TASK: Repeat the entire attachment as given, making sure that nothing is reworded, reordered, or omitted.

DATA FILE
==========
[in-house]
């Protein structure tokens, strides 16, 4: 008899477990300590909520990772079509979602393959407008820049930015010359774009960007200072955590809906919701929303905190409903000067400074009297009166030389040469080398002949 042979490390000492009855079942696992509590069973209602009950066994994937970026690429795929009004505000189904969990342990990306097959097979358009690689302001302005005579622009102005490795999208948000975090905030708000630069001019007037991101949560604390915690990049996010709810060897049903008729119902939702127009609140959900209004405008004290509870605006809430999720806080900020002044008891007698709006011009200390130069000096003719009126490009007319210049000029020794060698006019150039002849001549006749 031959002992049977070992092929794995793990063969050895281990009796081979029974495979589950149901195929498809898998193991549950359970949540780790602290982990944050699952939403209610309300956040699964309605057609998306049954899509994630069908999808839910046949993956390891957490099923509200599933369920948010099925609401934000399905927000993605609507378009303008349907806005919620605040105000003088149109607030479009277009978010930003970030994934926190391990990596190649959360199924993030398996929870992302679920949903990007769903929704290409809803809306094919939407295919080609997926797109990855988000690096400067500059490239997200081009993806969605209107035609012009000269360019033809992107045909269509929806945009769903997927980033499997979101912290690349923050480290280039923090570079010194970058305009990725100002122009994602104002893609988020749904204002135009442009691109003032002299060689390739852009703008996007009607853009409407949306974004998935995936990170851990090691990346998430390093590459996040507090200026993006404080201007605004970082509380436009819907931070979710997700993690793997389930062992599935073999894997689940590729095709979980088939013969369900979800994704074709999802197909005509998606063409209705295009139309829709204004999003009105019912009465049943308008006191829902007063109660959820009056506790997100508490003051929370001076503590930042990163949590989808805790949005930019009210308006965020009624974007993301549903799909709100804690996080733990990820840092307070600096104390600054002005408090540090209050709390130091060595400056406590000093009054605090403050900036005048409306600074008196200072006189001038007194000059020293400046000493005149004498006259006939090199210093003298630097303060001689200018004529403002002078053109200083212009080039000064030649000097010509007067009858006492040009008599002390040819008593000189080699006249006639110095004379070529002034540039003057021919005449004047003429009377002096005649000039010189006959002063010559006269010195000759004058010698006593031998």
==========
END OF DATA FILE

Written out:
[in-house]
């Protein structure tokens, strides 16, 4: 008899477990300590909520990772079509979602393959407008820049930015010359774009960007200072955590809906919701929303905190409903000067400074009297009166030389040469080398002949 042979490390000492009855079942696992509590069973209602009950066994994937970026690429795929009004505000189904969990342990990306097959097979358009690689302001302005005579622009102005490795999208948000975090905030708000630069001019007037991101949560604390915690990049996010709810060897049903008729119902939702127009609140959900209004405008004290509870605006809430999720806080900020002044008891007698709006011009200390130069000096003719009126490009007319210049000029020794060698006019150039002849001549006749 031959002992049977070992092929794995793990063969050895281990009796081979029974495979589950149901195929498809898998193991549950359970949540780790602290982990944050699952939403209610309300956040699964309605057609998306049954899509994630069908999808839910046949993956390891957490099923509200599933369920948010099925609401934000399905927000993605609507378009303008349907806005919620605040105000003088149109607030479009277009978010930003970030994934926190391990990596190649959360199924993030398996929870992302679920949903990007769903929704290409809803809306094919939407295919080609997926797109990855988000690096400067500059490239997200081009993806969605209107035609012009000269360019033809992107045909269509929806945009769903997927980033499997979101912290690349923050480290280039923090570079010194970058305009990725100002122009994602104002893609988020749904204002135009442009691109003032002299060689390739852009703008996007009607853009409407949306974004998935995936990170851990090691990346998430390093590459996040507090200026993006404080201007605004970082509380436009819907931070979710997700993690793997389930062992599935073999894997689940590729095709979980088939013969369900979800994704074709999802197909005509998606063409209705295009139309829709204004999003009105019912009465049943308008006191829902007063109660959820009056506790997100508490003051929370001076503590930042990163949590989808805790949005930019009210308006965020009624974007993301549903799909709100804690996080733990990820840092307070600096104390600054002005408090540090209050709390130091060595400056406590000093009054605090403050900036005048409306600074008196200072006189001038007194000059020293400046000493005149004498006259006939090199210093003298630097303060001689200018004529403002002078053109200083212009080039000064030649000097010509007067009858006492040009008599002390040819008593000189080699006249006639110095004379070529002034540039003057021919005449004047003429009377002096005649000039010189006959002063010559006269010195000759004058010698006593031998």